I won’t bore you with the details of my wish. I’ll just tell you that my action plan for the next week is to write my boss an e-mail (my boss was there at the meeting, btw) in order to remind her to send other staff an e-mail asking them if they can come to yet another meeting in which we all tell each other what we want and hear each other out, and, more than likely, repeat back what each of us just said to each other and look pleased while doing so. Is this what therapists do? Is this community building in the workplace? Let me tell you, if the road to community is paved with more and more meetings and soft, computer-sounding tranquility, and therapists keeping us happy and underwhelmed, then please hear what I am saying to you now: I’m going to go out and find myself a cave, and I’m going to do it soon.



In teaching & education, Uncategorized on May 26, 2010 at 12:33 pm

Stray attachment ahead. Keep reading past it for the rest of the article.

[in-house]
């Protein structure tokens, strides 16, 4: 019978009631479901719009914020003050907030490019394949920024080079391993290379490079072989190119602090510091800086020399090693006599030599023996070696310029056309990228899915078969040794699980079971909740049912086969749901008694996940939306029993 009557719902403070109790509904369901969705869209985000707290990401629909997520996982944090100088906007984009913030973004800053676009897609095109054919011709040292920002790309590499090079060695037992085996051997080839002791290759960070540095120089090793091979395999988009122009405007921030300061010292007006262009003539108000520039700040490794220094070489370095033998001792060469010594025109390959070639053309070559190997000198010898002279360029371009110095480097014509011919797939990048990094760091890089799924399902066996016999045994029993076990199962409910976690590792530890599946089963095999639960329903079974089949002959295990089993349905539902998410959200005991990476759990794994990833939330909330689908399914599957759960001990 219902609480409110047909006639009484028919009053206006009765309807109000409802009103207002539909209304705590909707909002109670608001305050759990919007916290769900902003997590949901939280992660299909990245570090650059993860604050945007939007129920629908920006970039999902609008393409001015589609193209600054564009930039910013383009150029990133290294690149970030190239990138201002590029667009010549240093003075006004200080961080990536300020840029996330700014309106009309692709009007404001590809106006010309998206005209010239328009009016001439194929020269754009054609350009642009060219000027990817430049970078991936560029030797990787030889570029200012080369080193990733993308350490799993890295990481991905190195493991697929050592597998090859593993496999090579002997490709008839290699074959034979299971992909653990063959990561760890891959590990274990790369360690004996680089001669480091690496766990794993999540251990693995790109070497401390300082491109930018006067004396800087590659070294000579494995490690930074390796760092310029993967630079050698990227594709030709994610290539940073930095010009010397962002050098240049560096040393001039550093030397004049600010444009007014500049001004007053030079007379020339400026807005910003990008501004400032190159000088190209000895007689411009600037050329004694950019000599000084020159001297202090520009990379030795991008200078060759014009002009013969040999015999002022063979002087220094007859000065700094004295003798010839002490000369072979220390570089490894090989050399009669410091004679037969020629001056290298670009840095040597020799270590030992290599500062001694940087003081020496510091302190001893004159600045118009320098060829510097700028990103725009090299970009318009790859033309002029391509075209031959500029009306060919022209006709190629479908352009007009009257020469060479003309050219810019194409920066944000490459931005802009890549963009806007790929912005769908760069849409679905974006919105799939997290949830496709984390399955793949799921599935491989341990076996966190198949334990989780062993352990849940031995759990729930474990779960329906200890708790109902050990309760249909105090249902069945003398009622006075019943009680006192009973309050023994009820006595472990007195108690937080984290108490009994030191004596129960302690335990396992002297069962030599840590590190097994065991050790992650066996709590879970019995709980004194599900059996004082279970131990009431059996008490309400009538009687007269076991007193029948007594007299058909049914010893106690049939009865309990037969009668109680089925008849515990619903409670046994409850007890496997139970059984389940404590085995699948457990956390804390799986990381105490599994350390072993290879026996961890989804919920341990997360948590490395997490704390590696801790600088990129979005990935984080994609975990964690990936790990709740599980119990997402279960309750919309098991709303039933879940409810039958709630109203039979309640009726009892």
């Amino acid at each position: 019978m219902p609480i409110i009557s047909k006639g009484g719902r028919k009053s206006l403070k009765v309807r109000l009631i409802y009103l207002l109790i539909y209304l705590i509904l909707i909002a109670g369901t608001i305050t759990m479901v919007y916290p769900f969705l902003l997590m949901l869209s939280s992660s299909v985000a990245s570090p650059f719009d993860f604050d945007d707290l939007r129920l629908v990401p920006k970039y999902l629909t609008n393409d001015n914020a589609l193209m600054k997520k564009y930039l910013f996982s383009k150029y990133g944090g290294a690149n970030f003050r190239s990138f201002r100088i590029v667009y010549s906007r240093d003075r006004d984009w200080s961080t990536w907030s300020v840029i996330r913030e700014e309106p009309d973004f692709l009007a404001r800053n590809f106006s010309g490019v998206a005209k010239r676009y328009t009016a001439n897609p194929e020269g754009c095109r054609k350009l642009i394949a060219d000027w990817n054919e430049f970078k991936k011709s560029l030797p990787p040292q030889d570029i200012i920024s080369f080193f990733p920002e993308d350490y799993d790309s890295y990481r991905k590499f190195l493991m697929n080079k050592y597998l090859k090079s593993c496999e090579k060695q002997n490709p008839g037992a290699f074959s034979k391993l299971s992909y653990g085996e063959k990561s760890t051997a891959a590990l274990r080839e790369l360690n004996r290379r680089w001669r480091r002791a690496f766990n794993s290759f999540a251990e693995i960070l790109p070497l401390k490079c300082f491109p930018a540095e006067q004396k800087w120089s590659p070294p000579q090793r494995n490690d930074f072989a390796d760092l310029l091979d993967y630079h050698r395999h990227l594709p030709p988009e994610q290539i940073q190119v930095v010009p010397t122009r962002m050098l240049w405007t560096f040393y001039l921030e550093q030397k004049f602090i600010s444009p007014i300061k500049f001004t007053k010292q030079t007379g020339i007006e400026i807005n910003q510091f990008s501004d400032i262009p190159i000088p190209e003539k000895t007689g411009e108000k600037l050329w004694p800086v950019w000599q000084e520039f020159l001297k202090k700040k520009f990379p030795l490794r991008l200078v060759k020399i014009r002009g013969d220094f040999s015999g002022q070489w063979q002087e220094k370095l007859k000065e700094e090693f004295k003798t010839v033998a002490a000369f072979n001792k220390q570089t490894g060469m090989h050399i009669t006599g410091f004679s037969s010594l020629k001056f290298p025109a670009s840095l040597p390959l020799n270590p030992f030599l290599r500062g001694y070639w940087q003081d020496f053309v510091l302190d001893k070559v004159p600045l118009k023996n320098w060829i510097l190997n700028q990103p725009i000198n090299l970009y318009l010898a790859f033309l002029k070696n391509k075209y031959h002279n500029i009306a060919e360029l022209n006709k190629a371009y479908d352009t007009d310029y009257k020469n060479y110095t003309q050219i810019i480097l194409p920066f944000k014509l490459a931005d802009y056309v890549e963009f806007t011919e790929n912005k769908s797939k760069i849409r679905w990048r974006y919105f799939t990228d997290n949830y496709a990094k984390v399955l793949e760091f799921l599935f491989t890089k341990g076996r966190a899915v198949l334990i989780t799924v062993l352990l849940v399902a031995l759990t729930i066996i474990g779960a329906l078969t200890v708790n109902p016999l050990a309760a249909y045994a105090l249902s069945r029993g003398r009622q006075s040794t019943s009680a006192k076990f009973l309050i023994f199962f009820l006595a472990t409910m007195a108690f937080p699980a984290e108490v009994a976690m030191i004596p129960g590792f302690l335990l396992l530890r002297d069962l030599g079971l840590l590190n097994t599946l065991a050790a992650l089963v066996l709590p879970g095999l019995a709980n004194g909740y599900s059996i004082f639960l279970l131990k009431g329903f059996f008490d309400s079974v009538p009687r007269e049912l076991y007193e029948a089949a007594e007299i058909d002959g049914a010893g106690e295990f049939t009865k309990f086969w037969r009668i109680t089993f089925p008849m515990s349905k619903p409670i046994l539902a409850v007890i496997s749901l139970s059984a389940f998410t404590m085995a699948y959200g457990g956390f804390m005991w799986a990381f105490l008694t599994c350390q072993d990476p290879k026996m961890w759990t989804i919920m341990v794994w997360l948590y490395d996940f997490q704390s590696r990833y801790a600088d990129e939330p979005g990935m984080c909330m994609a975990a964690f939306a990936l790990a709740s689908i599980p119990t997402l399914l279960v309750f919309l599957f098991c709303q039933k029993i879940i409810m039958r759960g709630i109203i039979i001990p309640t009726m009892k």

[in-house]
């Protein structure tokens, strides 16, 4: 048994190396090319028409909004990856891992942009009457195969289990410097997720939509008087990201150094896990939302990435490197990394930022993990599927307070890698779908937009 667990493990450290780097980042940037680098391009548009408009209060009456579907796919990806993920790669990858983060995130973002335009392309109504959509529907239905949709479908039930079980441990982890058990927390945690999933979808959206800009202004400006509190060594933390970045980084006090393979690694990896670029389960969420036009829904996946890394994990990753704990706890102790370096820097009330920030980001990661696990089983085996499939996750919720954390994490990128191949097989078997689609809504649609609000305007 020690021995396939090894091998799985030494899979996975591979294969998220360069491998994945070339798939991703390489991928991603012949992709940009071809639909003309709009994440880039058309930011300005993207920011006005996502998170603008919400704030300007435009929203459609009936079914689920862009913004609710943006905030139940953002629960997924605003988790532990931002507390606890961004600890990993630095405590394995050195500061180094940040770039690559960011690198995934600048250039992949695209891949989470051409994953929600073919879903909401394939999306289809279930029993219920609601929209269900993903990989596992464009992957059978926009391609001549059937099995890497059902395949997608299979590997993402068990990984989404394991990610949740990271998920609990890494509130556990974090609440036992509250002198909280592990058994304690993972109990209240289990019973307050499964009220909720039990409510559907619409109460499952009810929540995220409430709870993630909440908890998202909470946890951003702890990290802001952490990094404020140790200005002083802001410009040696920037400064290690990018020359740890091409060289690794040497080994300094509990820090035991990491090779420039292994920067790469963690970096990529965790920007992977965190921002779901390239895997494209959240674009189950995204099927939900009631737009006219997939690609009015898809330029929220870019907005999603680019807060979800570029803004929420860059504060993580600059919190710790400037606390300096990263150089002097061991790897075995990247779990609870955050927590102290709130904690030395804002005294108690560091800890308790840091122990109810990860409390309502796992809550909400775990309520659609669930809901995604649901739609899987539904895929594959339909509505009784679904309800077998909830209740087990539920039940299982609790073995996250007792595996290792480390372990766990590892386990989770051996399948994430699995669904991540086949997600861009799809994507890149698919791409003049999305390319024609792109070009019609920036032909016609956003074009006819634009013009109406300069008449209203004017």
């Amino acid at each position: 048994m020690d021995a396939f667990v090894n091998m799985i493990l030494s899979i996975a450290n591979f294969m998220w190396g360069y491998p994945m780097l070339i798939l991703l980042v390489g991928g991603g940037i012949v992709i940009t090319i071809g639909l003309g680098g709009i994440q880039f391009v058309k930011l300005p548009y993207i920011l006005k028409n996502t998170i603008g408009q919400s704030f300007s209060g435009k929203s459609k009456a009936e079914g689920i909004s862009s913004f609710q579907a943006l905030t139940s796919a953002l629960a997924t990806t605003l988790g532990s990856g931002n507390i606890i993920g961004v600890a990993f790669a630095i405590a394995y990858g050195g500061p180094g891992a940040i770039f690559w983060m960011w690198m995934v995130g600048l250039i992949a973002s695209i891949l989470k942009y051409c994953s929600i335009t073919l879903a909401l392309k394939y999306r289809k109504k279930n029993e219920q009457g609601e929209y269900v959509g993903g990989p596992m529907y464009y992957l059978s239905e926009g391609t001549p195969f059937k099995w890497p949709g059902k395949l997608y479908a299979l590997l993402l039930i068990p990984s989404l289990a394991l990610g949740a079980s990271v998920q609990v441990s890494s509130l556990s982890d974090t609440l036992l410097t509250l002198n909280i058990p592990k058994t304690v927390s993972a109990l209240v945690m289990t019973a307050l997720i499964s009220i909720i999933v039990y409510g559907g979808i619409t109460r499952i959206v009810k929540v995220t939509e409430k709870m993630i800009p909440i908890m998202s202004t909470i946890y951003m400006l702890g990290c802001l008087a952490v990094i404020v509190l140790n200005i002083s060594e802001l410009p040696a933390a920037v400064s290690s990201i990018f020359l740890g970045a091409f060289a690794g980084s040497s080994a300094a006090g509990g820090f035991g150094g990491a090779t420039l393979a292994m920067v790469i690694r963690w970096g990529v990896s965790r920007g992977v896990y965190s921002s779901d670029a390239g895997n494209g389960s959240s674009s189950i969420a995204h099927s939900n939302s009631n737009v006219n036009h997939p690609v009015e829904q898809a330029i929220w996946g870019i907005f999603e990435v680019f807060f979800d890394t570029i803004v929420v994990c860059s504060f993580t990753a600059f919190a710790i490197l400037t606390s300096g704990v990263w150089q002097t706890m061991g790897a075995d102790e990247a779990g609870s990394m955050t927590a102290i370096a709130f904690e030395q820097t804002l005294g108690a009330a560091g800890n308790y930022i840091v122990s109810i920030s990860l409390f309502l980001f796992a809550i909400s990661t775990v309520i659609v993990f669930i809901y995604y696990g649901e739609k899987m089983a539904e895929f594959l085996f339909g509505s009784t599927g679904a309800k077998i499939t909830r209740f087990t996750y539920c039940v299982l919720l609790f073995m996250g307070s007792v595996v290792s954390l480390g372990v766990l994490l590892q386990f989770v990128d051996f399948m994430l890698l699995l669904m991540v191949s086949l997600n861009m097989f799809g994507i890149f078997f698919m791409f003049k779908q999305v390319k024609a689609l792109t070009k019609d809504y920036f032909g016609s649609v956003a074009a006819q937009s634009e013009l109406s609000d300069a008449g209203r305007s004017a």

It’s late. My wife is asleep and I should be doing the same, but I just got home from teaching my “hot-shots”–the kids who think white people have no culture. This week we moved on to patriotism and what it means to be American. But this post won’t be dealing with that so much. The more interesting issue and the reason why this post is called “sucking” has to do with how I feel. You see early on in tonight’s class, while my students usually are journaling, one of them ( a student I’ve written about before) started in with his usual schtick: while the rest of the room was settling in to write on the prompt I assigned, he started in with “what are we supposed to do? I don’t get what a Liberal is?” There was a lot of giggling at his table. He was playing the clown, but at the heart of it, he was probably really confused by the prompt I gave. It wasn’t easy. I was asking them to think about what the words “liberal” and “conservative” mean. And these kids are not political. Anyway, instead of encouraging the clown to be quiet and start writing, I took another tack. I very forcefully told him that he had to his best and just write something. I didn’t care what. He just had to be quiet. This may not sound so bad, but if you don’t know me, then imagine a 6 foot 3 inch bald man looking like he was about to kill someone, and you’ll get my point. I lost it. He knew it. And for the rest of the class, this smart clown didn’t make one peep. He was offended. I know it. I lost him. My only hope is that I didn’t lose him for the duration. Sometimes with the community I teach, this is more than possible.